Third time's the charm for Circle of Seasons Charter School

Northwestern Lehigh School Board oks organization for 2013-2014 school year

Posted: 4:11 PM EST Jan 30, 2013   Updated: 6:05 AM EST Jan 17, 2013

Whether the Circle of Seasons Charter School approved unanimously Wednesday night by the Northwestern Lehigh School Board is successful in educating its students remains to be seen, but it certainly could teach the youngsters a thing or two about persistence.

That persistence saw it face the pangs of rejection first by the Parkland School Board last winter and then the same Northwestern Lehigh School District board members in August that stamped their approval before a packed and jammed administration conference room that applauded and cheered the vote.

But like any good fighter who gets knocked around a bit, Circle of Seasons planner David Arnold proved he could take some jabs and keep standing. He resubmitted the school's proposal, met all the legal requirements and addressed concerns board members had last summer over curriculum, funds and tepid community involvement.

Before the vote, some board members explained their rationales for supporting it.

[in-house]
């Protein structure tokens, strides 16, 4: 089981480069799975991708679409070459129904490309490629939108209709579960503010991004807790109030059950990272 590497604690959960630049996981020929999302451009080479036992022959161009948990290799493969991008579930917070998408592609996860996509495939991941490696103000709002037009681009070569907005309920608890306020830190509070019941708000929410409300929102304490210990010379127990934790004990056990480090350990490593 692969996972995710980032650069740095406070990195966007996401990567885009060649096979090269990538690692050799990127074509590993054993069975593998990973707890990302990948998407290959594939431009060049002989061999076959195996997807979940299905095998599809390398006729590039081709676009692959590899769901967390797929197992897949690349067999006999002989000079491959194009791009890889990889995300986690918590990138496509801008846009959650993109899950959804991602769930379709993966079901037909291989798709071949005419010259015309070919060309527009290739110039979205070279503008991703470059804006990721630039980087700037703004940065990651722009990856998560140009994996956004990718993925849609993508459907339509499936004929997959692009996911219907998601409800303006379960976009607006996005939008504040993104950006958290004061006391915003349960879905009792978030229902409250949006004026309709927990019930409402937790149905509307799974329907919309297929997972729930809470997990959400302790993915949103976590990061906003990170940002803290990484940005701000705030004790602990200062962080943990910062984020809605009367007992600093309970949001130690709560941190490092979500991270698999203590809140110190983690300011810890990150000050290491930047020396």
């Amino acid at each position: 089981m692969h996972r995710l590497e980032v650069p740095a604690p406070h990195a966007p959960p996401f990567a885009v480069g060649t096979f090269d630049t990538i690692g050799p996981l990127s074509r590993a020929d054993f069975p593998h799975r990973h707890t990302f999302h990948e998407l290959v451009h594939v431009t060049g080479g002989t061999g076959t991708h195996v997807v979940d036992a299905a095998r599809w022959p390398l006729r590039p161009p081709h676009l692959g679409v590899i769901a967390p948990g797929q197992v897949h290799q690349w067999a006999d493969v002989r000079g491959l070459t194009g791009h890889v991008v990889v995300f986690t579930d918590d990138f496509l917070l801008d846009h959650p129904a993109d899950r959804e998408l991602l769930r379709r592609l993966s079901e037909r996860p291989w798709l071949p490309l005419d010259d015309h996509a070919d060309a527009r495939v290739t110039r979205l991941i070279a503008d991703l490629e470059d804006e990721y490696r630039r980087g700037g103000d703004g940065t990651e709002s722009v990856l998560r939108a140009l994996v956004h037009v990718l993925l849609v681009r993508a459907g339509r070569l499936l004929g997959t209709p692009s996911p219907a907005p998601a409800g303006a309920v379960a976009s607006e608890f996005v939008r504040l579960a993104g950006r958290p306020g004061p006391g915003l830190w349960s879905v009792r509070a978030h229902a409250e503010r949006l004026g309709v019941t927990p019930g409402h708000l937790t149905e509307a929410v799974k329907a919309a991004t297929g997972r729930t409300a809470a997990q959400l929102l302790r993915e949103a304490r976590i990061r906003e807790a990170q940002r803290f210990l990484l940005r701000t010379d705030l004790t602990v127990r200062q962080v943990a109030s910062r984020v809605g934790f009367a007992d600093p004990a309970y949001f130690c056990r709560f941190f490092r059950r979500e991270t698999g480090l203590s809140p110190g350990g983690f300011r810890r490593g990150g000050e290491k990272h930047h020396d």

“The more I heard on this school the more I felt it was a vo-tech school,” said Vice President LeRoy Sorensen. “It’s something other than the traditional public school system that’s in place.”

“This board doesn’t take any vote lightly,” said president Darryl Schafer. “There are several important things a school board has to do. Hire a superintendent, our yearly budget and allowing a charter school is another one. The greatest experiment in the world is our great country, the United States of America. As school board members, optimism is always our goal, pessimism is our enemy…. With this vote I hope we are doing, in some way, what the Founding Fathers of our nation wished for. I encourage the representatives of Circle of Seasons to not just meet the requirements, but to exceed them.”

The school will implement what is called the Waldorf method of teaching, which places an emphasis on imagination in place of textbooks, computers and other standard learning tools.

After the vote Arnold was smiling and accepted some congratulations and handshakes of audience members.